Professor of Molecular and Cellular Biology Rachelle Gaudet said that the MCB and Chemistry and Physical Biology departments started having group meetings over the summer where students would take turns presenting their projects.

“At first, I think the students were like, ‘Do we really have to do this?’” Gaudet said. “But then I think they really enjoyed it and ended up connecting much more with their classmates over the research that they’re doing.”

Many students have acknowledged the particularly accommodating and flexible nature of various departments and advisors this semester.

Even though concentrations that are mainly quantitative — specifically Mathematics, Physics, Chemistry and Physics, Astrophysics, and Computer Science — were not as severely affected by the restrictions, they still applied minor changes to grading policies in regards to concentration and honors requirements to help support students.

“Interaction with research advisors is, of course, harder,” Computer Science Professor Stephen N. Chong wrote in an email. “But we are fortunate that most research in Computer Science has been able to continue without access to the physical labs or equipment.”

In addition to academic support, many students said departments and research advisors have been diligent with checking in on students and providing emotional support throughout the thesis process.

“I think naturally for everyone, given the online format, motivation will sort of hit in waves,” MCB concentrator Dhweeja Dasarathy ’21 wrote in an email. “However, the MCB department, as well as my lab, has really worked to provide me with deadlines which has helped a lot with motivations.”

Dasarathy added that weekly individual advising meetings helped her manage her stress levels and use her time more efficiently.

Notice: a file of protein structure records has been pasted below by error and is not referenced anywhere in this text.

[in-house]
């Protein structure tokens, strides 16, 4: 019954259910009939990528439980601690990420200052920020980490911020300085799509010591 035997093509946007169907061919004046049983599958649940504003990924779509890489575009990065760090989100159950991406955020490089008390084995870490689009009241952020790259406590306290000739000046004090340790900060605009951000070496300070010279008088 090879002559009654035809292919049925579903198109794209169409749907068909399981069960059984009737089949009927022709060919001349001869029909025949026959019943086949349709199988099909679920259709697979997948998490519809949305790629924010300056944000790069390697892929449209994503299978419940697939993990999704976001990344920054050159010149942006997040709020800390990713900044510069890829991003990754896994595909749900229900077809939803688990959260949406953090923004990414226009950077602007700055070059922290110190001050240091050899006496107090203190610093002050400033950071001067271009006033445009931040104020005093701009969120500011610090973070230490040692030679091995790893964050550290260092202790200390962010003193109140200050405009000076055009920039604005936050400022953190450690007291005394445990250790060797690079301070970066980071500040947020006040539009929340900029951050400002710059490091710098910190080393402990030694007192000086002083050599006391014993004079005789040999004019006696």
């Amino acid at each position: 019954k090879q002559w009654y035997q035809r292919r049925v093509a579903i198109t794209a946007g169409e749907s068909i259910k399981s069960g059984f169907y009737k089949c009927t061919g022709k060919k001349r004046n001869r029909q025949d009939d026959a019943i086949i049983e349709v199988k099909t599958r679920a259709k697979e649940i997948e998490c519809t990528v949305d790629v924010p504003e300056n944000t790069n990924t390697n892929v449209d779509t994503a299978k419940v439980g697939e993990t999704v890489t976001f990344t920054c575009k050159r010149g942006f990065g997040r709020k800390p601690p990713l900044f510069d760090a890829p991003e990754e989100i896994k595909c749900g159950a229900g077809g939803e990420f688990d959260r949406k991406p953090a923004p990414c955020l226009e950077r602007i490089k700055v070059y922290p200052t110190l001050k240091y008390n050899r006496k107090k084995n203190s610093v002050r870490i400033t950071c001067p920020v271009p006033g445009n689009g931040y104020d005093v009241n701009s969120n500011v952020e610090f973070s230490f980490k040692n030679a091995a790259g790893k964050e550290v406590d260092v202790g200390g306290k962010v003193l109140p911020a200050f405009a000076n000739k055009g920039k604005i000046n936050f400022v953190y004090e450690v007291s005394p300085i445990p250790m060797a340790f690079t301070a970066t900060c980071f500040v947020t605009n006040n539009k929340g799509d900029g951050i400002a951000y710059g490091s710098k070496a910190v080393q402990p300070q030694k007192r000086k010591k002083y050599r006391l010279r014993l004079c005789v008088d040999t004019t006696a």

The Psychology department has also worked to encourage seniors working on thesis projects. Seok met with her senior tutorial advisor and other seniors working on their theses every Tuesday this semester.

“It is actually so helpful to know that you are not the only one struggling and you are not the only one feeling inadequate or feeling rushed or feeling kind of helpless because of elements that are out of your control,” Seok said.

“I’m just super thankful to my adviser David Wilner who is just incredibly supportive and understands that it’s a stressful time. [He’s] not just a research advisor in the strictest sense but he’s also always ready to listen to problems that I have with motivation or frustrations,” Sullivan added of the Astrophysics department.

Sullivan also highlighted how remote thesis work has provided him with time management tools he envisions himself using in future endeavors.

“You spend a lot of time self-pacing and self-motivating which has been, I think, good, and is definitely a skill that I will benefit from going forward, hopefully, pursuing more research in the future,” he said.

While the global pandemic has greatly shifted the dynamics of writing senior theses in STEM concentrations this semester, faculty and students said these experiences have simultaneously promoted innovation and growth in students and faculty.

“The process of having to shift remote has sort of spurred creativity and innovation in many different spheres in terms of how we teach things that will probably stick around even when we’re back,” Gaudet said.

“I think it’s made a lot of scientists more creative because you’re not just going to stop doing your science,” Kocharian echoed. “You have to find ways to move forward.”